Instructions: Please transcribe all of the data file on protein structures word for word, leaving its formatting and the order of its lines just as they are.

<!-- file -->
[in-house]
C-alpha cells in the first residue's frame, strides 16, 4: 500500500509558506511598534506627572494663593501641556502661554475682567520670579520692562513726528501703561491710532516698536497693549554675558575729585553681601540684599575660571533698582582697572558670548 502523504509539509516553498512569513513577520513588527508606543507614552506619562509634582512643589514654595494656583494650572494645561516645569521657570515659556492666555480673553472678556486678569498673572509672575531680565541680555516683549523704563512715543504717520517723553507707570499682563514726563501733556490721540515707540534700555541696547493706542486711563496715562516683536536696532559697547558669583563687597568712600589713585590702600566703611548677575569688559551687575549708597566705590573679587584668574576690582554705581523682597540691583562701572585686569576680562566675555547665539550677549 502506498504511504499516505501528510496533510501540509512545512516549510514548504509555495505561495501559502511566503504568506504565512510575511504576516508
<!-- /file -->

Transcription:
[in-house]
C-alpha cells in the first residue's frame, strides 16, 4: 500500500509558506511598534506627572494663593501641556502661554475682567520670579520692562513726528501703561491710532516698536497693549554675558575729585553681601540684599575660571533698582582697572558670548 502523504509539509516553498512569513513577520513588527508606543507614552506619562509634582512643589514654595494656583494650572494645561516645569521657570515659556492666555480673553472678556486678569498673572509672575531680565541680555516683549523704563512715543504717520517723553507707570499682563514726563501733556490721540515707540534700555541696547493706542486711563496715562516683536536696532559697547558669583563687597568712600589713585590702600566703611548677575569688559551687575549708597566705590573679587584668574576690582554705581523682597540691583562701572585686569576680562566675555547665539550677549 502506498504511504499516505501528510496533510501540509512545512516549510514548504509555495505561495501559502511566503504568506504565512510575511504576516508